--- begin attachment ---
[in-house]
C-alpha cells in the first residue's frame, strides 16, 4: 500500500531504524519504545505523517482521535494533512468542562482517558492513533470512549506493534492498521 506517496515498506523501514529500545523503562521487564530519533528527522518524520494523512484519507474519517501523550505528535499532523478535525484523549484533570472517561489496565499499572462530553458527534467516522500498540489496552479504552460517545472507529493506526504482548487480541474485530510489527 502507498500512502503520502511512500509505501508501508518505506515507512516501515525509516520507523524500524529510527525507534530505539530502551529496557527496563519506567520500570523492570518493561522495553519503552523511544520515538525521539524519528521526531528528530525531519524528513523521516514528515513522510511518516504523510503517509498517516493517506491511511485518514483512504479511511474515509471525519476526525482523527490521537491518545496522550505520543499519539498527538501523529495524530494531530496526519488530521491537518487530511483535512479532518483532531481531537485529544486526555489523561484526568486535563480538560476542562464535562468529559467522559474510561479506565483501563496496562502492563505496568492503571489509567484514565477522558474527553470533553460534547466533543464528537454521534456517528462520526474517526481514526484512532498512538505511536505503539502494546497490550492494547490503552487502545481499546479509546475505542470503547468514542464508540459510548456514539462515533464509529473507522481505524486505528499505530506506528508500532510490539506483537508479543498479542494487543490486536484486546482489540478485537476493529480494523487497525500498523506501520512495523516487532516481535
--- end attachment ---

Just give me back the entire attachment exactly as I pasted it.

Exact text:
[in-house]
C-alpha cells in the first residue's frame, strides 16, 4: 500500500531504524519504545505523517482521535494533512468542562482517558492513533470512549506493534492498521 506517496515498506523501514529500545523503562521487564530519533528527522518524520494523512484519507474519517501523550505528535499532523478535525484523549484533570472517561489496565499499572462530553458527534467516522500498540489496552479504552460517545472507529493506526504482548487480541474485530510489527 502507498500512502503520502511512500509505501508501508518505506515507512516501515525509516520507523524500524529510527525507534530505539530502551529496557527496563519506567520500570523492570518493561522495553519503552523511544520515538525521539524519528521526531528528530525531519524528513523521516514528515513522510511518516504523510503517509498517516493517506491511511485518514483512504479511511474515509471525519476526525482523527490521537491518545496522550505520543499519539498527538501523529495524530494531530496526519488530521491537518487530511483535512479532518483532531481531537485529544486526555489523561484526568486535563480538560476542562464535562468529559467522559474510561479506565483501563496496562502492563505496568492503571489509567484514565477522558474527553470533553460534547466533543464528537454521534456517528462520526474517526481514526484512532498512538505511536505503539502494546497490550492494547490503552487502545481499546479509546475505542470503547468514542464508540459510548456514539462515533464509529473507522481505524486505528499505530506506528508500532510490539506483537508479543498479542494487543490486536484486546482489540478485537476493529480494523487497525500498523506501520512495523516487532516481535